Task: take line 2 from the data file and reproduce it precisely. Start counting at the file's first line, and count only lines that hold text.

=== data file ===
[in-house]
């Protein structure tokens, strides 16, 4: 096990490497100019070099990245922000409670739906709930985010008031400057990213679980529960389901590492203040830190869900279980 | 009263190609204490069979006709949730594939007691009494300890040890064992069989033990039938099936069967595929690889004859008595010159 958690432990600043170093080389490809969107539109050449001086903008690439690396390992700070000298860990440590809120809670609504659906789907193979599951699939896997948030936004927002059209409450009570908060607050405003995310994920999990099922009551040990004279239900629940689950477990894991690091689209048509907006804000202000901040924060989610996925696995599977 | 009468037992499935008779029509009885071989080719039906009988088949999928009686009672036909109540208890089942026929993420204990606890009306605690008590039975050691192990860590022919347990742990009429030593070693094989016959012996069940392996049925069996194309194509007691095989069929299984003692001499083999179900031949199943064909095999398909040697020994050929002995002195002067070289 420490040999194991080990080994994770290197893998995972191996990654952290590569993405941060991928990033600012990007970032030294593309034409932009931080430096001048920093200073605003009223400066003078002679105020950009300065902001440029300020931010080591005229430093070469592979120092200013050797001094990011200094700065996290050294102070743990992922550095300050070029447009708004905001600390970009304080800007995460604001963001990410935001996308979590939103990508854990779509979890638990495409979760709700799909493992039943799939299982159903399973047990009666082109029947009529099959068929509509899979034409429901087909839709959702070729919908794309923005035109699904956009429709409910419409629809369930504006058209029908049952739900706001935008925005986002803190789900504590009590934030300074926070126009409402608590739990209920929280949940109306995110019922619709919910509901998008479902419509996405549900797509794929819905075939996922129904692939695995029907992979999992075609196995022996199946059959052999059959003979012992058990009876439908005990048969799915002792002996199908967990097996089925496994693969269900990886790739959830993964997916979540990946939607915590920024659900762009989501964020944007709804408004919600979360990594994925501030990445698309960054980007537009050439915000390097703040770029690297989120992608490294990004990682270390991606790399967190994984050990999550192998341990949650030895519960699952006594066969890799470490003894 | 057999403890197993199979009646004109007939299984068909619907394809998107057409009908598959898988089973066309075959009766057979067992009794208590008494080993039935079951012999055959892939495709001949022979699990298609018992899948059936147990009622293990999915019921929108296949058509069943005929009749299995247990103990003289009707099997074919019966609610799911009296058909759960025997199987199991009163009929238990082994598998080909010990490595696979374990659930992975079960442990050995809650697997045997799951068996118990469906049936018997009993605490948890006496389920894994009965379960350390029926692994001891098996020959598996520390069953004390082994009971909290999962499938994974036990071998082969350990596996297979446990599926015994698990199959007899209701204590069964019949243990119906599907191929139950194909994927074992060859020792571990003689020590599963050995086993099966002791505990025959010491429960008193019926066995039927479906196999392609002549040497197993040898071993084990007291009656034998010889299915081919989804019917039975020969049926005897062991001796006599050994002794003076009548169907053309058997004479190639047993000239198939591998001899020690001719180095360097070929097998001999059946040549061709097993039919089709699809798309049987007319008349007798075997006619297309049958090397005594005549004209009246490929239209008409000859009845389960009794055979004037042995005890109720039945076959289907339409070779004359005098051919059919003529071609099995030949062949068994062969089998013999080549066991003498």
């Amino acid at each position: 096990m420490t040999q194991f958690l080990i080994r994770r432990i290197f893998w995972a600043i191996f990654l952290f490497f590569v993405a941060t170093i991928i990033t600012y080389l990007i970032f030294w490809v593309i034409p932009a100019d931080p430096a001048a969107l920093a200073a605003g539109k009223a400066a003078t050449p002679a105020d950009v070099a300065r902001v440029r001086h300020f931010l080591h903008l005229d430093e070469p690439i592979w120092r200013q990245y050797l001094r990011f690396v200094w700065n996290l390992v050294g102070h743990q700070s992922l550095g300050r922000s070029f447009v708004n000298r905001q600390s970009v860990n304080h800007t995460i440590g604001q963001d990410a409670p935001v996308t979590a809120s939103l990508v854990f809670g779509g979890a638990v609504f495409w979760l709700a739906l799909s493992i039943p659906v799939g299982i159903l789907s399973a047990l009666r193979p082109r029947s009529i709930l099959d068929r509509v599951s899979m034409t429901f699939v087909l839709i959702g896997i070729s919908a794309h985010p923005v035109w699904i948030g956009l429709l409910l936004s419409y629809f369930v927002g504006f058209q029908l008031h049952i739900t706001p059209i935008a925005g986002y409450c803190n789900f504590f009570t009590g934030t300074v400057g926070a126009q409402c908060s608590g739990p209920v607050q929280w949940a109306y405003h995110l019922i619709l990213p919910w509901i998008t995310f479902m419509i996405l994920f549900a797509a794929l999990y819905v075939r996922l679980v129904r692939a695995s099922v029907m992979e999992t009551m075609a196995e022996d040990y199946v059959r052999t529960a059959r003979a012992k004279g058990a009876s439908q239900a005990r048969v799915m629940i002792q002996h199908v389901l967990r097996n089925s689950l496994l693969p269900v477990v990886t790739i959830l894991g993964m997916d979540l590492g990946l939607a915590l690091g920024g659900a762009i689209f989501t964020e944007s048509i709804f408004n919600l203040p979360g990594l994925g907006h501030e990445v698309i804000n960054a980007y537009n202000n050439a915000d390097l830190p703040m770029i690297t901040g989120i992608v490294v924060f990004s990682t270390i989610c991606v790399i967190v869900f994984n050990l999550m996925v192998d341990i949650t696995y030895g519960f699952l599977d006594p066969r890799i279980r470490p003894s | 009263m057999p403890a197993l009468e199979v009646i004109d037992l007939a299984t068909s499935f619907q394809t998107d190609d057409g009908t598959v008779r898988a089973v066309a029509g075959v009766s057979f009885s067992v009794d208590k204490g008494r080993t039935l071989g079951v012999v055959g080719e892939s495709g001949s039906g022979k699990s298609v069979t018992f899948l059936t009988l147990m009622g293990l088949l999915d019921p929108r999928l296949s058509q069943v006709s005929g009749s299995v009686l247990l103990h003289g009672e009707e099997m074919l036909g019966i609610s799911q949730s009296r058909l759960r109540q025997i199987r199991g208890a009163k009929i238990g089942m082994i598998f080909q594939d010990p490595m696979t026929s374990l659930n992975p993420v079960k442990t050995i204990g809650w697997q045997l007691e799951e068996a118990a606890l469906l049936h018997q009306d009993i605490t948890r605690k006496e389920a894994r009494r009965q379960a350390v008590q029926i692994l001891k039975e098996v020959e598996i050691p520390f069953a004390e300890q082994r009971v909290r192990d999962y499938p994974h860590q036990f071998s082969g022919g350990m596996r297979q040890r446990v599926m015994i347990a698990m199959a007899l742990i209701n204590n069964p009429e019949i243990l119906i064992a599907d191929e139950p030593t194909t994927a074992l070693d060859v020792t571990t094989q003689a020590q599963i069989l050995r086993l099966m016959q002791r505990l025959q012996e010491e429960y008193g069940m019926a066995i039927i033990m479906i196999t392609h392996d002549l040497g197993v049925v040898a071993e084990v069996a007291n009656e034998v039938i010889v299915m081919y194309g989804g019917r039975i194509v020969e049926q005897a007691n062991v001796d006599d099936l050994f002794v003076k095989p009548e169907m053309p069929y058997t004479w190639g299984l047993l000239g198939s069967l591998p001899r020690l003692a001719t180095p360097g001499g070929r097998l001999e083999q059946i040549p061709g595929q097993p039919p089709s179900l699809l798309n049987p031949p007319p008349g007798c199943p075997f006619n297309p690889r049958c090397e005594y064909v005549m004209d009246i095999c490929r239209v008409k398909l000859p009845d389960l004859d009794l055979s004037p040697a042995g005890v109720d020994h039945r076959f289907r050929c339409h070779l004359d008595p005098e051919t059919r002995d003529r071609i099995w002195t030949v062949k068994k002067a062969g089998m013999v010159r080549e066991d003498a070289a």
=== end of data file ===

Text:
């Protein structure tokens, strides 16, 4: 096990490497100019070099990245922000409670739906709930985010008031400057990213679980529960389901590492203040830190869900279980 | 009263190609204490069979006709949730594939007691009494300890040890064992069989033990039938099936069967595929690889004859008595010159 958690432990600043170093080389490809969107539109050449001086903008690439690396390992700070000298860990440590809120809670609504659906789907193979599951699939896997948030936004927002059209409450009570908060607050405003995310994920999990099922009551040990004279239900629940689950477990894991690091689209048509907006804000202000901040924060989610996925696995599977 | 009468037992499935008779029509009885071989080719039906009988088949999928009686009672036909109540208890089942026929993420204990606890009306605690008590039975050691192990860590022919347990742990009429030593070693094989016959012996069940392996049925069996194309194509007691095989069929299984003692001499083999179900031949199943064909095999398909040697020994050929002995002195002067070289 420490040999194991080990080994994770290197893998995972191996990654952290590569993405941060991928990033600012990007970032030294593309034409932009931080430096001048920093200073605003009223400066003078002679105020950009300065902001440029300020931010080591005229430093070469592979120092200013050797001094990011200094700065996290050294102070743990992922550095300050070029447009708004905001600390970009304080800007995460604001963001990410935001996308979590939103990508854990779509979890638990495409979760709700799909493992039943799939299982159903399973047990009666082109029947009529099959068929509509899979034409429901087909839709959702070729919908794309923005035109699904956009429709409910419409629809369930504006058209029908049952739900706001935008925005986002803190789900504590009590934030300074926070126009409402608590739990209920929280949940109306995110019922619709919910509901998008479902419509996405549900797509794929819905075939996922129904692939695995029907992979999992075609196995022996199946059959052999059959003979012992058990009876439908005990048969799915002792002996199908967990097996089925496994693969269900990886790739959830993964997916979540990946939607915590920024659900762009989501964020944007709804408004919600979360990594994925501030990445698309960054980007537009050439915000390097703040770029690297989120992608490294990004990682270390991606790399967190994984050990999550192998341990949650030895519960699952006594066969890799470490003894 | 057999403890197993199979009646004109007939299984068909619907394809998107057409009908598959898988089973066309075959009766057979067992009794208590008494080993039935079951012999055959892939495709001949022979699990298609018992899948059936147990009622293990999915019921929108296949058509069943005929009749299995247990103990003289009707099997074919019966609610799911009296058909759960025997199987199991009163009929238990082994598998080909010990490595696979374990659930992975079960442990050995809650697997045997799951068996118990469906049936018997009993605490948890006496389920894994009965379960350390029926692994001891098996020959598996520390069953004390082994009971909290999962499938994974036990071998082969350990596996297979446990599926015994698990199959007899209701204590069964019949243990119906599907191929139950194909994927074992060859020792571990003689020590599963050995086993099966002791505990025959010491429960008193019926066995039927479906196999392609002549040497197993040898071993084990007291009656034998010889299915081919989804019917039975020969049926005897062991001796006599050994002794003076009548169907053309058997004479190639047993000239198939591998001899020690001719180095360097070929097998001999059946040549061709097993039919089709699809798309049987007319008349007798075997006619297309049958090397005594005549004209009246490929239209008409000859009845389960009794055979004037042995005890109720039945076959289907339409070779004359005098051919059919003529071609099995030949062949068994062969089998013999080549066991003498």